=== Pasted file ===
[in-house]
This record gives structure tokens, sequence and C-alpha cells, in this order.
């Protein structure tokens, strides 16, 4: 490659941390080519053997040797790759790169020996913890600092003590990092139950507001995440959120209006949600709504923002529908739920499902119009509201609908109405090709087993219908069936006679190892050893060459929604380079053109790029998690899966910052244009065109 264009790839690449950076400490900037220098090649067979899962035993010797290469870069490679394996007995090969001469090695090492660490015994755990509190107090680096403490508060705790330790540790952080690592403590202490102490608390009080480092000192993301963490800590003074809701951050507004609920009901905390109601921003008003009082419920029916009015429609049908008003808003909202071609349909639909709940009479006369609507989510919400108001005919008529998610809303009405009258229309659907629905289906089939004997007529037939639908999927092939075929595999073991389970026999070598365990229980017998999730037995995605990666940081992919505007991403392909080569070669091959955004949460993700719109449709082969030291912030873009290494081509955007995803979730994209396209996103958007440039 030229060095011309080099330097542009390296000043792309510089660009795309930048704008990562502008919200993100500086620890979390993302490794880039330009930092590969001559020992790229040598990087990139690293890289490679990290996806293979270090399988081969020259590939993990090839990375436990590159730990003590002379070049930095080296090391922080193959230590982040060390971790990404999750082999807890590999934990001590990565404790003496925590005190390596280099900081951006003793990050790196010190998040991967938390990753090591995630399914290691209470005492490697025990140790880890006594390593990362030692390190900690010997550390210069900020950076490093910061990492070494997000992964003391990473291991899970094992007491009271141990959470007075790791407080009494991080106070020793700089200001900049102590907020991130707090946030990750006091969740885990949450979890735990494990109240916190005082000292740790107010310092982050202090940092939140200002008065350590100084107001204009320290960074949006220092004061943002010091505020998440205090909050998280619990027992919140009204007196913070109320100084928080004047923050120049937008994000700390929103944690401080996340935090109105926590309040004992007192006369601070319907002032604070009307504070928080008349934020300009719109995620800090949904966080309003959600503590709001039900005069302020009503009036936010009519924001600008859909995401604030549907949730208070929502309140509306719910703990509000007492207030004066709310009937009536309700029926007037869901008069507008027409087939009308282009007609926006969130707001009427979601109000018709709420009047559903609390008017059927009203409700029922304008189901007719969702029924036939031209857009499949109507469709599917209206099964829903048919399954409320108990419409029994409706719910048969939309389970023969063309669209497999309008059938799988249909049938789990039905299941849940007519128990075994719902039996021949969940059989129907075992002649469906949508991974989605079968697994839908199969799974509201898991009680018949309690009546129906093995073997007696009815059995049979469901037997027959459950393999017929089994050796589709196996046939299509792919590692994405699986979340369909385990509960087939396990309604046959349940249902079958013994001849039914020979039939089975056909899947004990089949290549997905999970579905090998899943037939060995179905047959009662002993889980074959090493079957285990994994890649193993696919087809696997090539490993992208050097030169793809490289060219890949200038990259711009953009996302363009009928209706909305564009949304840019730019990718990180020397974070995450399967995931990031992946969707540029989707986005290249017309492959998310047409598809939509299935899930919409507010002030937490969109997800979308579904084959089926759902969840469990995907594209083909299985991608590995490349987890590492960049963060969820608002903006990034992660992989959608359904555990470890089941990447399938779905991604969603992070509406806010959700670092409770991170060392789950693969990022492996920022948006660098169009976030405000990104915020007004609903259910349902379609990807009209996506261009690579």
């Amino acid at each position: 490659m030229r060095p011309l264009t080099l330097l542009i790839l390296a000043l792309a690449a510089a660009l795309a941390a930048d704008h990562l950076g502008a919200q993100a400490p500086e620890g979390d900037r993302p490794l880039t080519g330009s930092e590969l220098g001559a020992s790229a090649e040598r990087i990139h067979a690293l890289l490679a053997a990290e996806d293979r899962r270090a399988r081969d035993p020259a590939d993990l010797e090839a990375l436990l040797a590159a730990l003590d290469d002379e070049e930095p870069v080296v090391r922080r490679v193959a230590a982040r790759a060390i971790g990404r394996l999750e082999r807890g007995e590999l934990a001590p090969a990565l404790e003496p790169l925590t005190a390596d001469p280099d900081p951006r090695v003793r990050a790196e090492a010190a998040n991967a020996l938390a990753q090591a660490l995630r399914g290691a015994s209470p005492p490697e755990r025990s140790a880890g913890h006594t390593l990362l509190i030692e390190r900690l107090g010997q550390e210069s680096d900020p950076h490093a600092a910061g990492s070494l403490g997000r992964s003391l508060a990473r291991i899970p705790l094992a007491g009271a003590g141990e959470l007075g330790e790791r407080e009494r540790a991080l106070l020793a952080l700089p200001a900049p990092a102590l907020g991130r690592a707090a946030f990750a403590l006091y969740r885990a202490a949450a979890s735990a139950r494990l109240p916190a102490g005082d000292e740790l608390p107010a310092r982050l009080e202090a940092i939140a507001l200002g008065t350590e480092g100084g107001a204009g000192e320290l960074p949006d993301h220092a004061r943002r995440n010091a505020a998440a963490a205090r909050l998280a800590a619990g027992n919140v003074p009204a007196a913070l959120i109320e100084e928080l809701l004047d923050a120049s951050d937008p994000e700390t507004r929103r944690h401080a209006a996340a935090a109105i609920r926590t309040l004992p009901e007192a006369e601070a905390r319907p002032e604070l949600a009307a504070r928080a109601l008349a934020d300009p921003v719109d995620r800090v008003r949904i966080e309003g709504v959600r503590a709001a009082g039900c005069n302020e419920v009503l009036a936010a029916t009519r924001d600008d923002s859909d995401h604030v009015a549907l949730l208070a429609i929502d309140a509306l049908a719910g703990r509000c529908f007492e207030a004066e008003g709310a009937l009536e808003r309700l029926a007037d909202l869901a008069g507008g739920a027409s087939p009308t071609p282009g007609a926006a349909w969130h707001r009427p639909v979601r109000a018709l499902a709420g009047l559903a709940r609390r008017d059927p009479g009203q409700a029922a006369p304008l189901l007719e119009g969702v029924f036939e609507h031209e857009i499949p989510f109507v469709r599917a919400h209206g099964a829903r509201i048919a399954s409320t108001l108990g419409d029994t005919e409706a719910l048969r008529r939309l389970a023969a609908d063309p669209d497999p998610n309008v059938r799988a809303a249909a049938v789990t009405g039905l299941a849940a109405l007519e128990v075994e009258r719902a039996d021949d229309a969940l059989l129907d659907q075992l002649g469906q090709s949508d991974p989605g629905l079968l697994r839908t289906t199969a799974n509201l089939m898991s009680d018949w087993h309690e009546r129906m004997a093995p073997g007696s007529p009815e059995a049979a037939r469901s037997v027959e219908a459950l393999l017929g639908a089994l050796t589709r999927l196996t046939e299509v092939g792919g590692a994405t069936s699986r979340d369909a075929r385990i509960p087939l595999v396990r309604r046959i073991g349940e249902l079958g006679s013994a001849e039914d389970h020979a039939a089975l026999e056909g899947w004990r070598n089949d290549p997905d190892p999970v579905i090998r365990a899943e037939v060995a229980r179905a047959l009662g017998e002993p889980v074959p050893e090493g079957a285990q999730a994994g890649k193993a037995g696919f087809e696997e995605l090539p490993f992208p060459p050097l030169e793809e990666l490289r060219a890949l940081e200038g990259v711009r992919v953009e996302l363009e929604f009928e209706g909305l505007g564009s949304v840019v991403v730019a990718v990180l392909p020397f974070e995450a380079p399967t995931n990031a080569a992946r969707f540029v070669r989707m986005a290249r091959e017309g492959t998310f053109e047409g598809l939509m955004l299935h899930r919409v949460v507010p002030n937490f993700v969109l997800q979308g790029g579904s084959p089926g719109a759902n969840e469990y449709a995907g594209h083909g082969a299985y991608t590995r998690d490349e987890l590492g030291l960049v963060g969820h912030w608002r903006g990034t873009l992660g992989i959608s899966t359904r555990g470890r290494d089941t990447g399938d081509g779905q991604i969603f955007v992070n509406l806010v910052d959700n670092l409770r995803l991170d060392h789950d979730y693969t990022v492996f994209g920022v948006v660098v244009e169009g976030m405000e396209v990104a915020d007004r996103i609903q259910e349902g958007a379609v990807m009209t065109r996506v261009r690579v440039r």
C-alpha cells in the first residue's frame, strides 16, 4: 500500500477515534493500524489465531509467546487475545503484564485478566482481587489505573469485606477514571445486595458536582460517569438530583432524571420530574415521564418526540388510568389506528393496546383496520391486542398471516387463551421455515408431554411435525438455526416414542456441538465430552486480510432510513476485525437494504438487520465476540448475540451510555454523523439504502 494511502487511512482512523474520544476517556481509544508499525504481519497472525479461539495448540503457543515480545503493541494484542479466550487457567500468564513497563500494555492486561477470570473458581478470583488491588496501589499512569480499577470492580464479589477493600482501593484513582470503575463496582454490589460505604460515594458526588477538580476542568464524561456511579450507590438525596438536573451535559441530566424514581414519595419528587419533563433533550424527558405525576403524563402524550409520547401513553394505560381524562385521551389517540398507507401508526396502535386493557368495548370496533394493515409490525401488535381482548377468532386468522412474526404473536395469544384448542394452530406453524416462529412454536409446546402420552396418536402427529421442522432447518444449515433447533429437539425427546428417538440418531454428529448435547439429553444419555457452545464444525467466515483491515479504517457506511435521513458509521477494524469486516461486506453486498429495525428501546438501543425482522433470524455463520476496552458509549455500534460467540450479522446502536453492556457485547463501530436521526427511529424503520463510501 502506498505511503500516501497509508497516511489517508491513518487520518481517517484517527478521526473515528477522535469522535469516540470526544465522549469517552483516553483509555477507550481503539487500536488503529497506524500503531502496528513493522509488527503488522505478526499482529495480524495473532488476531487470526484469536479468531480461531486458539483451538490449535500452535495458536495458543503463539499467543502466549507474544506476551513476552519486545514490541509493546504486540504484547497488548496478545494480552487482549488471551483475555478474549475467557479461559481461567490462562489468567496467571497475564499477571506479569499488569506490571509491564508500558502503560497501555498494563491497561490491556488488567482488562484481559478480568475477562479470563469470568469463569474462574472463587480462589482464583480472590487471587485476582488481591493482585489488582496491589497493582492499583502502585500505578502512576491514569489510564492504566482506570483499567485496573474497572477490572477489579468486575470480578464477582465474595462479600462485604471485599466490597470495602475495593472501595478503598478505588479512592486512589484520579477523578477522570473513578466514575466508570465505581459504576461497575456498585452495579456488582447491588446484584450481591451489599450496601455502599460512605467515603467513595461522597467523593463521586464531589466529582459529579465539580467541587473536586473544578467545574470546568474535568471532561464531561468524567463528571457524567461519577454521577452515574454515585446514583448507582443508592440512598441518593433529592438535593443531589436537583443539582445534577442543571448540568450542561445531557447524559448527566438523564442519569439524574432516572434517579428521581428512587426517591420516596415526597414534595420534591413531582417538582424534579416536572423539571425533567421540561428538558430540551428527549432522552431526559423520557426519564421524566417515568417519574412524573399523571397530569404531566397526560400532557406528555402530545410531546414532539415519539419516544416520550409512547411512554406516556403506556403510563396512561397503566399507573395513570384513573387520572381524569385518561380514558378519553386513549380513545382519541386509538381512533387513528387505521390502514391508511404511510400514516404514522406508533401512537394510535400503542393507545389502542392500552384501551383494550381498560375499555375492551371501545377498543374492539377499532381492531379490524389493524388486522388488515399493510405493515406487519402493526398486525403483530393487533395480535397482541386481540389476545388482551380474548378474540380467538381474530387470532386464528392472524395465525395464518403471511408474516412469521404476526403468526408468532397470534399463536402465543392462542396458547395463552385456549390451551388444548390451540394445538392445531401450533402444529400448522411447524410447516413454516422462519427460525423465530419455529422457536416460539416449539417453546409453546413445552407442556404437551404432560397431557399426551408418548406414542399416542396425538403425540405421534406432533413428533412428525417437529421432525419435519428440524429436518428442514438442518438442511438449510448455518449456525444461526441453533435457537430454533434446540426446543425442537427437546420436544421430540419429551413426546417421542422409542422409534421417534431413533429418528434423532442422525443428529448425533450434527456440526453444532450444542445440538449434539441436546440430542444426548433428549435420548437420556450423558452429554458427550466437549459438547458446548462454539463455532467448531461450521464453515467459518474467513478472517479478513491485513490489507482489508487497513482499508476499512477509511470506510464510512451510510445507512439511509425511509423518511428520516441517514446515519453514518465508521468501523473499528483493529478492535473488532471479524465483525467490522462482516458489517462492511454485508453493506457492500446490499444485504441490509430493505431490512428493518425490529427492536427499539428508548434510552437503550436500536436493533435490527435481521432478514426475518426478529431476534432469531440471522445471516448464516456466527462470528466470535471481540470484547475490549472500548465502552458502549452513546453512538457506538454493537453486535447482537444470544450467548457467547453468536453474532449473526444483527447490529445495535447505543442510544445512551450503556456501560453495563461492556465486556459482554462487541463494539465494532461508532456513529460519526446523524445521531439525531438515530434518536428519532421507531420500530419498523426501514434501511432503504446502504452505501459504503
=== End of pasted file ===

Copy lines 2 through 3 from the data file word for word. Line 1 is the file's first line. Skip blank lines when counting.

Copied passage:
This record gives structure tokens, sequence and C-alpha cells, in this order.
């Protein structure tokens, strides 16, 4: 490659941390080519053997040797790759790169020996913890600092003590990092139950507001995440959120209006949600709504923002529908739920499902119009509201609908109405090709087993219908069936006679190892050893060459929604380079053109790029998690899966910052244009065109 264009790839690449950076400490900037220098090649067979899962035993010797290469870069490679394996007995090969001469090695090492660490015994755990509190107090680096403490508060705790330790540790952080690592403590202490102490608390009080480092000192993301963490800590003074809701951050507004609920009901905390109601921003008003009082419920029916009015429609049908008003808003909202071609349909639909709940009479006369609507989510919400108001005919008529998610809303009405009258229309659907629905289906089939004997007529037939639908999927092939075929595999073991389970026999070598365990229980017998999730037995995605990666940081992919505007991403392909080569070669091959955004949460993700719109449709082969030291912030873009290494081509955007995803979730994209396209996103958007440039 030229060095011309080099330097542009390296000043792309510089660009795309930048704008990562502008919200993100500086620890979390993302490794880039330009930092590969001559020992790229040598990087990139690293890289490679990290996806293979270090399988081969020259590939993990090839990375436990590159730990003590002379070049930095080296090391922080193959230590982040060390971790990404999750082999807890590999934990001590990565404790003496925590005190390596280099900081951006003793990050790196010190998040991967938390990753090591995630399914290691209470005492490697025990140790880890006594390593990362030692390190900690010997550390210069900020950076490093910061990492070494997000992964003391990473291991899970094992007491009271141990959470007075790791407080009494991080106070020793700089200001900049102590907020991130707090946030990750006091969740885990949450979890735990494990109240916190005082000292740790107010310092982050202090940092939140200002008065350590100084107001204009320290960074949006220092004061943002010091505020998440205090909050998280619990027992919140009204007196913070109320100084928080004047923050120049937008994000700390929103944690401080996340935090109105926590309040004992007192006369601070319907002032604070009307504070928080008349934020300009719109995620800090949904966080309003959600503590709001039900005069302020009503009036936010009519924001600008859909995401604030549907949730208070929502309140509306719910703990509000007492207030004066709310009937009536309700029926007037869901008069507008027409087939009308282009007609926006969130707001009427979601109000018709709420009047559903609390008017059927009203409700029922304008189901007719969702029924036939031209857009499949109507469709599917209206099964829903048919399954409320108990419409029994409706719910048969939309389970023969063309669209497999309008059938799988249909049938789990039905299941849940007519128990075994719902039996021949969940059989129907075992002649469906949508991974989605079968697994839908199969799974509201898991009680018949309690009546129906093995073997007696009815059995049979469901037997027959459950393999017929089994050796589709196996046939299509792919590692994405699986979340369909385990509960087939396990309604046959349940249902079958013994001849039914020979039939089975056909899947004990089949290549997905999970579905090998899943037939060995179905047959009662002993889980074959090493079957285990994994890649193993696919087809696997090539490993992208050097030169793809490289060219890949200038990259711009953009996302363009009928209706909305564009949304840019730019990718990180020397974070995450399967995931990031992946969707540029989707986005290249017309492959998310047409598809939509299935899930919409507010002030937490969109997800979308579904084959089926759902969840469990995907594209083909299985991608590995490349987890590492960049963060969820608002903006990034992660992989959608359904555990470890089941990447399938779905991604969603992070509406806010959700670092409770991170060392789950693969990022492996920022948006660098169009976030405000990104915020007004609903259910349902379609990807009209996506261009690579």